Banks are hiring to grow. Many of the positions we are working on this year have been brand new, not backfills. Banks are expanding in ways we haven’t seen in years. Mergers and acquisitions are more prevalent. Banks are purchasing individual branches from each other in new markets. Bankers are being brought in to forge new territories and divisions, and most noticeably, team lift-outs are on the rise.

Some Examples:

-National Penn Bank bought Third Federal, Univest bought Valley Green Bank, and FNB bought half of Maryland. 🙂

-In the last year, we can think of seven teams in the Greater Washington and Maryland Market that have moved on from their former employer together. Severn Savings, NWSB, the banks formerly known as VCB and most recently OBA have lost entire groups. Additionally, a certain big time player in the super regional world has lost 3 entire teams to competitors. If you do not know who we are talking about, you need to put your ear to the ground a bit more. Interestingly, five of the seven teams are in brand new markets for their new employer.

New positon hires:

-Diane Zanetti was hired by Capital One to spearhead their new look in the GovCon division, while Phil Quintana was moved from Capital One and hired by Fauquier County Bank to do something similar.


-Scott Meves was hired by Webster Bank as a Regional President to expand into Pennsylvania.


And we aren’t the only ones seeing this. It’s happening in many different industries and markets. According to the July 2014 Fordyce Letter, which is the #1 executive recruiting periodical in the industry, and a recent Career Builder forecast, 47% of the world’s largest network of recruiters state that newly created positions are the main source of job orders coming in. The article goes on to say that with the subsidence of the recession, employees are more willing to search for new opportunities. This is a big pendulum swing from the last few years.

Banks are trying to purchase away business and people as their first priority, rather than being focused on growing talent from inside the bank. We are seeing the importance of a candidate having a current active portfolio being greater now than in the last five years. The way banks make decisions is changing. (For better or worse is another topic for another time).


Football season is upon us!! Therefore, we have challenged some bankers to predict the two teams who will make the Super Bowl and which will win. If anyone guesses correctly, we will award the winner(s) with two tickets to see a regular season game of their choosing next season!


Bill Fink- Chief Lending Officer & Head of Credit Management- TD Bank

Bill is a die-hard Cleveland Browns fan. He grew up in Cleveland and has followed them ever since. He predicts a repeat of last year, with Denver vs. Seahawks in the Super Bowl with the Seahawks winning.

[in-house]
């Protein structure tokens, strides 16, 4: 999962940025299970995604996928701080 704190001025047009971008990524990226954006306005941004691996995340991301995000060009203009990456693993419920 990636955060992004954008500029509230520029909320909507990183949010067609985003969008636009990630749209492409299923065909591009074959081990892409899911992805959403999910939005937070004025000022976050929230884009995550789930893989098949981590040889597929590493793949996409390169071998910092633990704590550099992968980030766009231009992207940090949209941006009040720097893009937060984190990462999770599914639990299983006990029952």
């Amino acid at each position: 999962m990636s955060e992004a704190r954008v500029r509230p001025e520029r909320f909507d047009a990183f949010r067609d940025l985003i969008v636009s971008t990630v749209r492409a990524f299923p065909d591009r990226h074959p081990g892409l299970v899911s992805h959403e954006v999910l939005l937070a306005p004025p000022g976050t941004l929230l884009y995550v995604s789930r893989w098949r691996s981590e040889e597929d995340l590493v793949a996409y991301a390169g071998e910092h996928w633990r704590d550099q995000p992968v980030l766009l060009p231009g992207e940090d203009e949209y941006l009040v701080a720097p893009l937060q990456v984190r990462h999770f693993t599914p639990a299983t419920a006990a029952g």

Cindy Flanders- Founder of Manage Fearlessly and former Mid Atlantic Executive of Bank of America

Cindy is a die-hard Washington fan, and has been since High School. “I would try to get to games at RFK whenever I could. I actually stood in the rain in 1983 for the parade after they won the Super Bowl. I will admit it’s getting harder and harder to stay a fan, but I always have hope (at least at the beginning of the season)”.
Although Cindy thinks the Super Bowl could be a repeat of Denver and Seattle, she predicts the Broncos vs 49ers with the Broncos winning.


Ray Lafond- SVP Commercial Lending-Enterprise Bank & Trust

Ray is a huge Pats fan. He has been in their corner since inception and suffered through some down times, but none like the Red Sox. He predicts Patriots vs. Seahawks with the Patriots winning.

The Gray Hoodie Master pulls out another rabbit – “Gronk Power”



Lance Nobles- SVP Commercial Lender-Chain Bridge Bank

Lance’s favorite team is The New Orleans Saints. “The Who Dat Nation is in full force for 2014. Drew Brees just had baby #4, Jimmy Graham has a new contract and the addition of Jairus Byrd from the Bills will add to an already powerful defense. Sean Peyton got creative with pre-season training camp to deal with the dismal road game performances of 2013 (The Greenbrier in West VA of all places). We will take back home field advantage from the Seahawks!”

The wild card: Rob “Wild Thing” Ryan:


Lance predicts the New Orleans Saints vs Denver Broncos with the Saints winning, leaving Peyton Manning with his second Super Bowl loss at the hands of the Saints. “As the sun sets in the desert, so will Peyton’s dream of another Super Bowl ring.”


Ben Pitkow- Business Banker- Citizens Bank

Ben’s favorite team is the Philadelphia Eagles and although he’s a dedicated fan his Super Bowl picks are Broncos vs 49ers with the Broncos winning.



Eric Suss- SVP Human Resources- Capital Bank

Eric’s favorite team is the Giants because he lived in NY/NJ until he was 7 years old, and his Dad was a huge NYG fan and he followed suit. He predicts the Broncos vs Green Bay Packers with the Broncos winning.

“I think Denver needed the Super Bowl loss last year after an explosive year to make them that much hungrier. Green Bay will have a healthy offense again and solid D. If I have to pick a winner, going with Denver.”


With all of these Denver predictions, we may be in trouble. We learned that Denver seems to be a clear favorite to win among folks we have talked to and that Lance and Rob Ryan use the same barber!